He is not leaving right away but I wanted to recognize his announcement and let him know I appreciate what he has done. I also want to thank him for inviting my wife and I to dinner and the nice evening with the greatest blues singer Mr. B.B. King several months ago.

Dr. Karnig many people in the area can learn from your style of leadership in working in a community of diverse people and ideas. You and Marilyn have made our lives richer.

Second Go Round of Jobs, Jobs, Jobs from Washington

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President Barack Obama has sent a bill to congress outlining the need to save and create new jobs in America and to help jump start the economy and put people back to work. I have not read the bill yet and will wait until later to do so, after our representatives start tearing it apart. I know something will come out of it but my concern is who will get the jobs at the local level once it passes and the money starts flowing. At that time democrats, republicans, and independents that don’t care for President Obama or government intervention gets Obama religion and seeks the money.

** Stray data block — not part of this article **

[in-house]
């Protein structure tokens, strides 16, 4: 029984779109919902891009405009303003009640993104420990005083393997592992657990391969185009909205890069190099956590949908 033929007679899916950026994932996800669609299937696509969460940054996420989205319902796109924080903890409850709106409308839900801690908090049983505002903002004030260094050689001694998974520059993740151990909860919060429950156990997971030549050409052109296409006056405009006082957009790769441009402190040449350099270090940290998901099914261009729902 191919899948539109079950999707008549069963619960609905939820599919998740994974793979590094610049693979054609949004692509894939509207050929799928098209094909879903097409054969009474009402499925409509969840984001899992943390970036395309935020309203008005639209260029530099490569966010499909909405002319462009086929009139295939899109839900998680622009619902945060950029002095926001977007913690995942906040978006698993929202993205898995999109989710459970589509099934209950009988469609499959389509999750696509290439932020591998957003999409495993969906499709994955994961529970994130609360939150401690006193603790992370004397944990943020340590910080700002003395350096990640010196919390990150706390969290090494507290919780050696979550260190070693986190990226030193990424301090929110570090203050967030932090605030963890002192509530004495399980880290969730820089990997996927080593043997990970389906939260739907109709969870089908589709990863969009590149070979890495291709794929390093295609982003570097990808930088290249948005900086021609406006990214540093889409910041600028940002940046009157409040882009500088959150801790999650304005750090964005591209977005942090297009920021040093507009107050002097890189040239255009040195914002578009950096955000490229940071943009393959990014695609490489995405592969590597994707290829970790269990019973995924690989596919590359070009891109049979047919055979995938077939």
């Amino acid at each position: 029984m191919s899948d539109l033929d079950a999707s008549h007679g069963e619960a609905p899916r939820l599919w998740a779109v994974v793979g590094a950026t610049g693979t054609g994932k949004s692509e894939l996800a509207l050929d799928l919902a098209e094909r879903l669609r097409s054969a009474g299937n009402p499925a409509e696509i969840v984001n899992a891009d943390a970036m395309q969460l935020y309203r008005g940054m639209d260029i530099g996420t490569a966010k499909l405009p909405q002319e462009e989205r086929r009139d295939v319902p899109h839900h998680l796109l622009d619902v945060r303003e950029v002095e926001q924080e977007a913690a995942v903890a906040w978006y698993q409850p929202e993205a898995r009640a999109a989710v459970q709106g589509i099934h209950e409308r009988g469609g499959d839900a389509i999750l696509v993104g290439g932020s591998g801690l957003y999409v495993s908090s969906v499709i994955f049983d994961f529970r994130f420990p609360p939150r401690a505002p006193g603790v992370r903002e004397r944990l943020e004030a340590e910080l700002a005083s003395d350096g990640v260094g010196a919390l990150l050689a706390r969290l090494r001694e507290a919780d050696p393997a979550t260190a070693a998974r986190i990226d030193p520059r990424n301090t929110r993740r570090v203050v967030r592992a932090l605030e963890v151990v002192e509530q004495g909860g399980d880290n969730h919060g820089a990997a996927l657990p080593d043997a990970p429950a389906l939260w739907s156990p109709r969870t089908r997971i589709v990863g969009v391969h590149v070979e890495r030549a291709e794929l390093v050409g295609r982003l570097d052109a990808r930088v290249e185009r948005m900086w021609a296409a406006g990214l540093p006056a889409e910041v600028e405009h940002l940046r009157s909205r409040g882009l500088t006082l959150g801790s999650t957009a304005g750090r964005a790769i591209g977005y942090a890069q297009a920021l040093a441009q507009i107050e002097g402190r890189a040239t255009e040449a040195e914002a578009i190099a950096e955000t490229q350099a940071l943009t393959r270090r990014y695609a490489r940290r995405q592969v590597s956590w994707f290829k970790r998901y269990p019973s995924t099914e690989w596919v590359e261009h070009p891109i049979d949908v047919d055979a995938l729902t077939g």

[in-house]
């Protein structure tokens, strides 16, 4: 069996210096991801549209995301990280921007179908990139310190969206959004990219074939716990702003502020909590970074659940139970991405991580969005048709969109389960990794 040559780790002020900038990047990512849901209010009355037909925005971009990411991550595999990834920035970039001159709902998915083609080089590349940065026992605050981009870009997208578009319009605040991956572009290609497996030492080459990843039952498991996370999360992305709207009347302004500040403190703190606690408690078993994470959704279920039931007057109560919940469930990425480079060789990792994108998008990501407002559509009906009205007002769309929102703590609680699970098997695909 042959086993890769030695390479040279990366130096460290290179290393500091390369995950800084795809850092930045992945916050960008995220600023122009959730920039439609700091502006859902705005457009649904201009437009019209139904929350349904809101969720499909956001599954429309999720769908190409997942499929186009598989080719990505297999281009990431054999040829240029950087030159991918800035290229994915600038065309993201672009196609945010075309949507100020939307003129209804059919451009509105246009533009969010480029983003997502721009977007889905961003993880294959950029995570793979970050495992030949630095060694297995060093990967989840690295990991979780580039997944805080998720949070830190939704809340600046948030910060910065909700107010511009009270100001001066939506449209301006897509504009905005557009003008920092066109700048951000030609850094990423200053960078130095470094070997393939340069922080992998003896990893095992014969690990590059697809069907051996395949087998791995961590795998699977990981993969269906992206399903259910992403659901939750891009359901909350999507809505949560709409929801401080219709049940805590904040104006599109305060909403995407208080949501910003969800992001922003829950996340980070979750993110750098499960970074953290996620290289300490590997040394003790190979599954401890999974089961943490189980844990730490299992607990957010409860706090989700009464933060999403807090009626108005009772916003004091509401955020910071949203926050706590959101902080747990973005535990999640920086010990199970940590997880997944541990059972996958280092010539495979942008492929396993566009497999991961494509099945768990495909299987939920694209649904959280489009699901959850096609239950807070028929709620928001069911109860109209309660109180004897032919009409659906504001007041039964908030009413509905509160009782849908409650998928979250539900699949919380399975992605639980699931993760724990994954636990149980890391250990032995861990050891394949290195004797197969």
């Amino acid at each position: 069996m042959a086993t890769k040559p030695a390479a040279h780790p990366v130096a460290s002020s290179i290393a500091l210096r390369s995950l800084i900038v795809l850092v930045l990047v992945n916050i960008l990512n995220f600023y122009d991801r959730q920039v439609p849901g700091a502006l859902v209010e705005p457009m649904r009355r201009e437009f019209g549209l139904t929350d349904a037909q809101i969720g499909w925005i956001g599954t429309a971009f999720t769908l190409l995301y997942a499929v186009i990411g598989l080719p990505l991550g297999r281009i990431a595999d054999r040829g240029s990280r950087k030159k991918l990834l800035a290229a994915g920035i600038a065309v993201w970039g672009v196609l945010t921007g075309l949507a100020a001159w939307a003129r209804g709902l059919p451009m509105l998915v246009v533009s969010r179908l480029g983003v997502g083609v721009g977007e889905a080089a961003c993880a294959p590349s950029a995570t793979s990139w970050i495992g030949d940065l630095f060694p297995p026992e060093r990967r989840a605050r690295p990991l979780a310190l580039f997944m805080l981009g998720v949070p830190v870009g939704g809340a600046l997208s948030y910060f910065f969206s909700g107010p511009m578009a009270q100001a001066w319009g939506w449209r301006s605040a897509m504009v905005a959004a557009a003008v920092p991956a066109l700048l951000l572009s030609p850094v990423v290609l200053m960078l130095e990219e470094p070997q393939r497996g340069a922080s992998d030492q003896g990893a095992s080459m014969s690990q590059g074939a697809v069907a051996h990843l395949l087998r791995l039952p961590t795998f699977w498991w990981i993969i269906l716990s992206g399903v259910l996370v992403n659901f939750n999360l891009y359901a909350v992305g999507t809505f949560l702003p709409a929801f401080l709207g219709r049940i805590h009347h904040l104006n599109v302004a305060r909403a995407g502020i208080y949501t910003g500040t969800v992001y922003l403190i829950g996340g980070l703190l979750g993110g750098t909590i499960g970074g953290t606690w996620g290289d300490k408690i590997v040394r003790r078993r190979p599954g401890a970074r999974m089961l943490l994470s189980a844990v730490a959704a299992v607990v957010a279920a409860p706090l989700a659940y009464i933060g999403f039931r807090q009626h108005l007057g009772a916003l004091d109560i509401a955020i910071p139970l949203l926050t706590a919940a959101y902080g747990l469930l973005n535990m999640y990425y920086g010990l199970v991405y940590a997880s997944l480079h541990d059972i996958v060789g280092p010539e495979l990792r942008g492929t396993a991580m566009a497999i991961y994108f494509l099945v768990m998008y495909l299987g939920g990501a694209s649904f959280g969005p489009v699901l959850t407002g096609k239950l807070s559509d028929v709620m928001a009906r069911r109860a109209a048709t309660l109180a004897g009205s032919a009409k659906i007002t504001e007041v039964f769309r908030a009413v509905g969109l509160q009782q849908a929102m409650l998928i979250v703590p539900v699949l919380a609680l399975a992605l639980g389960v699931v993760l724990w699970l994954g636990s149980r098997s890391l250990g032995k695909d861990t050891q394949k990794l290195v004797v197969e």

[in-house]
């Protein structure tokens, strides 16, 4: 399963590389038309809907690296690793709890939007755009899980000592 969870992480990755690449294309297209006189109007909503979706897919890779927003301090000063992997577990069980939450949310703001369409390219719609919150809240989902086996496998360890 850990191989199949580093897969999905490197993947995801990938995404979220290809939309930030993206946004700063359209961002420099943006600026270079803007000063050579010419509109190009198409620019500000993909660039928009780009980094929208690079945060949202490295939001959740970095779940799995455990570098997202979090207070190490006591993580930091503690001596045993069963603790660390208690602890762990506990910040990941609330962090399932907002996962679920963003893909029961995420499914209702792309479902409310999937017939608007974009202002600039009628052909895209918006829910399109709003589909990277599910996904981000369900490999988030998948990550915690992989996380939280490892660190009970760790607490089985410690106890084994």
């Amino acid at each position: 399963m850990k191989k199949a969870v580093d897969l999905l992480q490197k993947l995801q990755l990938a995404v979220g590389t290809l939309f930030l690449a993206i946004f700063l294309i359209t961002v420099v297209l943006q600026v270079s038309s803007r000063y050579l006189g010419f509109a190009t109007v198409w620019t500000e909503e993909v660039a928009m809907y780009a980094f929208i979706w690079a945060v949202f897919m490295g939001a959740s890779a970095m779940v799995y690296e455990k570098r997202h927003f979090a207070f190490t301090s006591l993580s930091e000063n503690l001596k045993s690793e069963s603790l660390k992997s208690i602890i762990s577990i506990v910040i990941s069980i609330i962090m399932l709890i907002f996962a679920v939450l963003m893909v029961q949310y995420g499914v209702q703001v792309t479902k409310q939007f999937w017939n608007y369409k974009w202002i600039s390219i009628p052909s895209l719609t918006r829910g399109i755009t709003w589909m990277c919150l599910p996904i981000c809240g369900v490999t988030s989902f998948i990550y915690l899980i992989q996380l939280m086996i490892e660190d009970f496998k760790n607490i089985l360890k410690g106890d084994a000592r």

Since 2008 until now, we have printed over thirteen stories not including editorials on the stimulus funding and how African Americans were left out of jobs in the Inland Empire. And, this time around, something must be done to correct this problem. With the overall unemployment rate holding steady at 14.7% and somewhere between 18 and 20% for Blacks and our youth between ages 16 and 24 years old at 40 percent something has to be corrected.

It is incumbent upon every organization that cares about this injustice to have meetings with local elected officials ahead of time to identify problems and seek solutions early. I would also suggest meetings with local union leaders who supply workers at prevailing wages. I know the AFL/CIO Central Labor Council (CLC) of San Bernardino and Riverside, Laurie Stalkner would be more than happy to meet with interested organizations to discuss this issue. The CLC organization was founded to “give workers a voice” in the political process. I know because I once belonged to the United Steel Workers of America and the International Brotherhood of Electrical Workers of America. I was also an active member of A. Phillip Randolph Institute working with Albert Casey in San Bernardino.